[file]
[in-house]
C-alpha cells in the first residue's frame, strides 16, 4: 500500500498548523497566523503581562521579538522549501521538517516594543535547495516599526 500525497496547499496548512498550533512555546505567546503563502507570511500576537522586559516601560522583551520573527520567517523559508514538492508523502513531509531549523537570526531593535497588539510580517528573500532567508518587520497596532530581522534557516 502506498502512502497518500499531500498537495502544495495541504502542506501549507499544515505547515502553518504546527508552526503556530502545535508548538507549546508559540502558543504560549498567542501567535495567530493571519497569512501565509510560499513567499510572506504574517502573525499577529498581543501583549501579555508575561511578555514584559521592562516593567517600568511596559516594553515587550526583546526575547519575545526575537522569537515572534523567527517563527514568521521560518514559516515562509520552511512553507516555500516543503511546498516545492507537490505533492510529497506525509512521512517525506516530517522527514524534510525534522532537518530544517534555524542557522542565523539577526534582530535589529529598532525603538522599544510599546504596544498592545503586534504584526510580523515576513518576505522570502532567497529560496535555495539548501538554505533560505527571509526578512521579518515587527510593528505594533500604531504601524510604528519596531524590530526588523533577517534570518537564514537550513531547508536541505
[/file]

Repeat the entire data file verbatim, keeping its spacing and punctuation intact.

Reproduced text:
[in-house]
C-alpha cells in the first residue's frame, strides 16, 4: 500500500498548523497566523503581562521579538522549501521538517516594543535547495516599526 500525497496547499496548512498550533512555546505567546503563502507570511500576537522586559516601560522583551520573527520567517523559508514538492508523502513531509531549523537570526531593535497588539510580517528573500532567508518587520497596532530581522534557516 502506498502512502497518500499531500498537495502544495495541504502542506501549507499544515505547515502553518504546527508552526503556530502545535508548538507549546508559540502558543504560549498567542501567535495567530493571519497569512501565509510560499513567499510572506504574517502573525499577529498581543501583549501579555508575561511578555514584559521592562516593567517600568511596559516594553515587550526583546526575547519575545526575537522569537515572534523567527517563527514568521521560518514559516515562509520552511512553507516555500516543503511546498516545492507537490505533492510529497506525509512521512517525506516530517522527514524534510525534522532537518530544517534555524542557522542565523539577526534582530535589529529598532525603538522599544510599546504596544498592545503586534504584526510580523515576513518576505522570502532567497529560496535555495539548501538554505533560505527571509526578512521579518515587527510593528505594533500604531504601524510604528519596531524590530526588523533577517534570518537564514537550513531547508536541505